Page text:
The reaction rate or rate of reaction for a reactant or product in a particular reaction is intuitively defined as how fast a reaction takes place. For example, the oxidation of iron under the atmosphere is a slow reaction which can take many years, but the combustion of butane in a fire is a reaction that takes place in fractions of a second.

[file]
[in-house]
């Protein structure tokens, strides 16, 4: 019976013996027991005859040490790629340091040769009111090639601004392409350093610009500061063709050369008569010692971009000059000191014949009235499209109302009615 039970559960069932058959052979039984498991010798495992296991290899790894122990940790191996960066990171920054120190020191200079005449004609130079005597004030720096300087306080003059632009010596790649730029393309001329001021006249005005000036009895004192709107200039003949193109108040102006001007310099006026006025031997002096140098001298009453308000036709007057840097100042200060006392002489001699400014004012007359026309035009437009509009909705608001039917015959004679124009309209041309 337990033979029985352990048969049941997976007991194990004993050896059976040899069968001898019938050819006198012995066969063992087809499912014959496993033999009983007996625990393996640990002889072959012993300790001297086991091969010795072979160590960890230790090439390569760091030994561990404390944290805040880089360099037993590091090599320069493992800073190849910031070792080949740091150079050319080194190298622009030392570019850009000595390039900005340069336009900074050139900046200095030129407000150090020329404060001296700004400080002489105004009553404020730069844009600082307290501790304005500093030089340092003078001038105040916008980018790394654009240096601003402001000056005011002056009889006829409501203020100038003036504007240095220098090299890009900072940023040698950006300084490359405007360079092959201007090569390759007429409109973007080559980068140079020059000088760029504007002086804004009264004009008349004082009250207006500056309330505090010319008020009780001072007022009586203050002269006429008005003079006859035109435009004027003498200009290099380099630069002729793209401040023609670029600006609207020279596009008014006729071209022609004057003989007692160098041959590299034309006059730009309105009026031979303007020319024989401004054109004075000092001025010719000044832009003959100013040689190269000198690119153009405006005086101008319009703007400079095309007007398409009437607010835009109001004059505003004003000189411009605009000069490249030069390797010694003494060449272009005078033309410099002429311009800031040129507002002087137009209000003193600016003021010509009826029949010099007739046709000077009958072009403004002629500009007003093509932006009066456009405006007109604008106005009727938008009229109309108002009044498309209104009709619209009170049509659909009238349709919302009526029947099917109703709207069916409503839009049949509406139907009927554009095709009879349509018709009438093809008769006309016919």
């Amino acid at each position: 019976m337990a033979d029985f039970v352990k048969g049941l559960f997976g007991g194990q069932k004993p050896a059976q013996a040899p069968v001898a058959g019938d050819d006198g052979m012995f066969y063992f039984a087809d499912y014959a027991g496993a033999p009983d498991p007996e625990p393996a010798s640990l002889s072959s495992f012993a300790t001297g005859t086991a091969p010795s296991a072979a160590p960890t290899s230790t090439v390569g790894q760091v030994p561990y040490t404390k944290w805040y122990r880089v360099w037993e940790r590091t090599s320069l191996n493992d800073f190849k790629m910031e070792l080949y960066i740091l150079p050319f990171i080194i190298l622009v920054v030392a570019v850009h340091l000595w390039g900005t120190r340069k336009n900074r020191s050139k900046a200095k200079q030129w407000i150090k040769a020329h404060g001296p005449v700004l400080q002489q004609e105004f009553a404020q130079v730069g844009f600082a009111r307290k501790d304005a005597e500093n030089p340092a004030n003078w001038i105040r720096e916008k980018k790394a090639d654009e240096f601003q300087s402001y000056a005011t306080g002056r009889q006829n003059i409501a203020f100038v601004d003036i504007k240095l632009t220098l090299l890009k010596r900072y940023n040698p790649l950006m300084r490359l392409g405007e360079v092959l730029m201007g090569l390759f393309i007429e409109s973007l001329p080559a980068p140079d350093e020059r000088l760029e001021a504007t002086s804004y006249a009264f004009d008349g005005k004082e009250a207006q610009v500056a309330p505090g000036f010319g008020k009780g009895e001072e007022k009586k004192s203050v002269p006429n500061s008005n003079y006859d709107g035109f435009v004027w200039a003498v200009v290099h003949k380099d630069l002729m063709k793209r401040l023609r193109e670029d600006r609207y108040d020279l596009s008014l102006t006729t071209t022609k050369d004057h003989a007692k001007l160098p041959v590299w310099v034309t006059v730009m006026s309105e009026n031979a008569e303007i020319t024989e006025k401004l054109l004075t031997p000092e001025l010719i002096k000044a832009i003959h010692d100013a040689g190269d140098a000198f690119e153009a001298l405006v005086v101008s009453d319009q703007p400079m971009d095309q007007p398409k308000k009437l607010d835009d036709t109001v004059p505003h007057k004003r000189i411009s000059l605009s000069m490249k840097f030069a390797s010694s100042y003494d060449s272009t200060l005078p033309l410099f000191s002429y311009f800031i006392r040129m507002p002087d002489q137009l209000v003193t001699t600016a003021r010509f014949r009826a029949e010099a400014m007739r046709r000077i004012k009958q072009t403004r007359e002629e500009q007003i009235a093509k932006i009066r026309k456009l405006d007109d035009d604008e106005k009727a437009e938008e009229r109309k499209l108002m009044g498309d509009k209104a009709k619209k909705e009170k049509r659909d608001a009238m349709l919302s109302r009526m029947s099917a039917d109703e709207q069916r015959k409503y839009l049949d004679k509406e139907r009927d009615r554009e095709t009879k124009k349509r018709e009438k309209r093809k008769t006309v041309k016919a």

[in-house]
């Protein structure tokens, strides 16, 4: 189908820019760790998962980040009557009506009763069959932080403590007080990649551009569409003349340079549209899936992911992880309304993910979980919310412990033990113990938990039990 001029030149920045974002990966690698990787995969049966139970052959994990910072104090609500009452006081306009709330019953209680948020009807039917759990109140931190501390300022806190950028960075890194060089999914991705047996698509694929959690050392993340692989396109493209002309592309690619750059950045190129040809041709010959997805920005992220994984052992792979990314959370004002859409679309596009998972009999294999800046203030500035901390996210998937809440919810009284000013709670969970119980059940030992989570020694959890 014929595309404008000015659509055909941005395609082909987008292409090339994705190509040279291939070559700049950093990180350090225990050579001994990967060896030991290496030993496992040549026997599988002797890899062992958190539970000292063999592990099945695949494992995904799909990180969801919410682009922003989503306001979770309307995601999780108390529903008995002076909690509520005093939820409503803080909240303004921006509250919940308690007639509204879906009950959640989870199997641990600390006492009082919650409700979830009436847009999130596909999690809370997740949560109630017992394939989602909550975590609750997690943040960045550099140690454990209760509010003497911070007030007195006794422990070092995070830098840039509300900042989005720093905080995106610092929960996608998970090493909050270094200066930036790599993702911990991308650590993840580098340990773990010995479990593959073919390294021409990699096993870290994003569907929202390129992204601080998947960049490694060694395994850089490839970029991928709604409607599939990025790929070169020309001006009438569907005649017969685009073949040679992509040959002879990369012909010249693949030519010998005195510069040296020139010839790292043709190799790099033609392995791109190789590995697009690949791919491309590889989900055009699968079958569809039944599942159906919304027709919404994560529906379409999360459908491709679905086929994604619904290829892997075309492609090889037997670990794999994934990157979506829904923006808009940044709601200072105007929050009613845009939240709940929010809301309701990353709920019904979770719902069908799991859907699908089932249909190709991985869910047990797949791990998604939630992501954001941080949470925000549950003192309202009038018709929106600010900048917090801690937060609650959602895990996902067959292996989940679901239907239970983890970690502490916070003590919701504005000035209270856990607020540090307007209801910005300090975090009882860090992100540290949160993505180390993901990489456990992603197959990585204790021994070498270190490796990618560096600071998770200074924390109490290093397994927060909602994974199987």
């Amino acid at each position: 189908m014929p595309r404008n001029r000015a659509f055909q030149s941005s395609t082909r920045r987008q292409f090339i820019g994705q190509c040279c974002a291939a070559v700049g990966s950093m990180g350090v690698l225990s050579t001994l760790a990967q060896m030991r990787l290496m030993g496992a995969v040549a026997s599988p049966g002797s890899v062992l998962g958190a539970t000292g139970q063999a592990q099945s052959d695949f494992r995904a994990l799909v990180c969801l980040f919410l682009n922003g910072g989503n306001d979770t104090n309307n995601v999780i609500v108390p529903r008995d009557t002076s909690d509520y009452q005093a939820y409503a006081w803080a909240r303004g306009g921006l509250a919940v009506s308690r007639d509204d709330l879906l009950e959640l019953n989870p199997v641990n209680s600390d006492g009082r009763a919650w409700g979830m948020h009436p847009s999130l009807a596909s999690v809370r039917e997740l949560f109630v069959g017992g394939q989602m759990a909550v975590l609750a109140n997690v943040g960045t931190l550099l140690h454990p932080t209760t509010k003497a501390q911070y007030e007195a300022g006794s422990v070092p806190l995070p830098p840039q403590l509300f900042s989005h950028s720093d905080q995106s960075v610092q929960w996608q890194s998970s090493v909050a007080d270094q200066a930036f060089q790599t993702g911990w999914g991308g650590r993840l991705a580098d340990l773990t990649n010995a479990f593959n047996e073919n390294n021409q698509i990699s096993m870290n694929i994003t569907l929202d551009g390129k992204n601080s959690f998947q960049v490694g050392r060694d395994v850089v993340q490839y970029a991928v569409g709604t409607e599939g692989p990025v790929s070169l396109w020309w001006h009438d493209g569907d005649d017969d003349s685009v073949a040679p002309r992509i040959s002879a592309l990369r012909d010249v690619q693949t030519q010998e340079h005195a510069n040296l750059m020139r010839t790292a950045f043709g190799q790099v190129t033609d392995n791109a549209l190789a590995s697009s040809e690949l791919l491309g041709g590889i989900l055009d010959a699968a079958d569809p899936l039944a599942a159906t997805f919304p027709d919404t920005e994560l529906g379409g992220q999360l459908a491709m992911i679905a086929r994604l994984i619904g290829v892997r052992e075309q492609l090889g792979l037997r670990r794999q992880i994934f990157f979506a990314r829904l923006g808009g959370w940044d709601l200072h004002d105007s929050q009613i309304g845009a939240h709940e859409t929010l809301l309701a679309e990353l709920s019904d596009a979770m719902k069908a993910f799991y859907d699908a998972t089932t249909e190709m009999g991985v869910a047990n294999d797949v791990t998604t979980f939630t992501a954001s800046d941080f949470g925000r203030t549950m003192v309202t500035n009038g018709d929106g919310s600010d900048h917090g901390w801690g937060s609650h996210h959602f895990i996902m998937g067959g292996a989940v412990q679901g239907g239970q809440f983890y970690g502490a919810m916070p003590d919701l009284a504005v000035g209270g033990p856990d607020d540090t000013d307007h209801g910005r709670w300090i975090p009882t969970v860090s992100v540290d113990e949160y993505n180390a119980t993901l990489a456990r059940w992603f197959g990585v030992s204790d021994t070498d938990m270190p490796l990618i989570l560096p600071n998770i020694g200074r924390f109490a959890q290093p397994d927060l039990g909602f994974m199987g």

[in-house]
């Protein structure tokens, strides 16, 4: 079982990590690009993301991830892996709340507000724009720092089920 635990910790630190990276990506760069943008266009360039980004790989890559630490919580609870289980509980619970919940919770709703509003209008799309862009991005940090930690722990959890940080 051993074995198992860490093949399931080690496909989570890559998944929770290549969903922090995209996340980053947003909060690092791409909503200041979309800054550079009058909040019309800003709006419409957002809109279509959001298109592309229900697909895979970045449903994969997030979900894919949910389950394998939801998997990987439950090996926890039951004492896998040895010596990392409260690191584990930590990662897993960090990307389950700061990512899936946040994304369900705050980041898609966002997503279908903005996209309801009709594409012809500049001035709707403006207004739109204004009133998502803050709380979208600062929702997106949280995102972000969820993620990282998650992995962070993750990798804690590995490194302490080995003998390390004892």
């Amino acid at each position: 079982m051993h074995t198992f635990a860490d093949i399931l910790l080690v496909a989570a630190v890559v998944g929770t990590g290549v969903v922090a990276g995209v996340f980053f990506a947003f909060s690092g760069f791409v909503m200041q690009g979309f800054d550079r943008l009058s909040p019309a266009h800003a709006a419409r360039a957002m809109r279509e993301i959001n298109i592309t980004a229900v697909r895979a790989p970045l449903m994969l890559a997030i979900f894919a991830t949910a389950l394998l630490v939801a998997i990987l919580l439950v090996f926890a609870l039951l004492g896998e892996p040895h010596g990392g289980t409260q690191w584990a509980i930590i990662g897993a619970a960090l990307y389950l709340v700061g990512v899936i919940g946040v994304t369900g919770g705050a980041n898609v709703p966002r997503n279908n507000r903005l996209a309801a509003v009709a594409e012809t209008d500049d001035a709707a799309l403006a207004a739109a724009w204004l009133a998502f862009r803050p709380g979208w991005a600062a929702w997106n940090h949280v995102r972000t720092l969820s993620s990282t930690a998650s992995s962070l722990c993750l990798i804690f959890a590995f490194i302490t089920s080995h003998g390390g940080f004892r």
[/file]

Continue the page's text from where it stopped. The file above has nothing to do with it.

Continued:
Chemical kinetics is the part of physical chemistry that studies reaction rates. The concepts of chemical kinetics are applied in many disciplines, such as chemical engineering, enzymology and environmental engineering.Rate of a reaction is always positive. '-' sign is present in the reactant involving terms because the reactant concentration is decreasing.)The IUPAC recommends that the unit of time should always be the second. In such a case the rate of reaction differs from the rate of increase of concentration of a product P by a constant factor (the reciprocal of its stoichiometric number) and for a reactant A by minus the reciprocal of the stoichiometric number.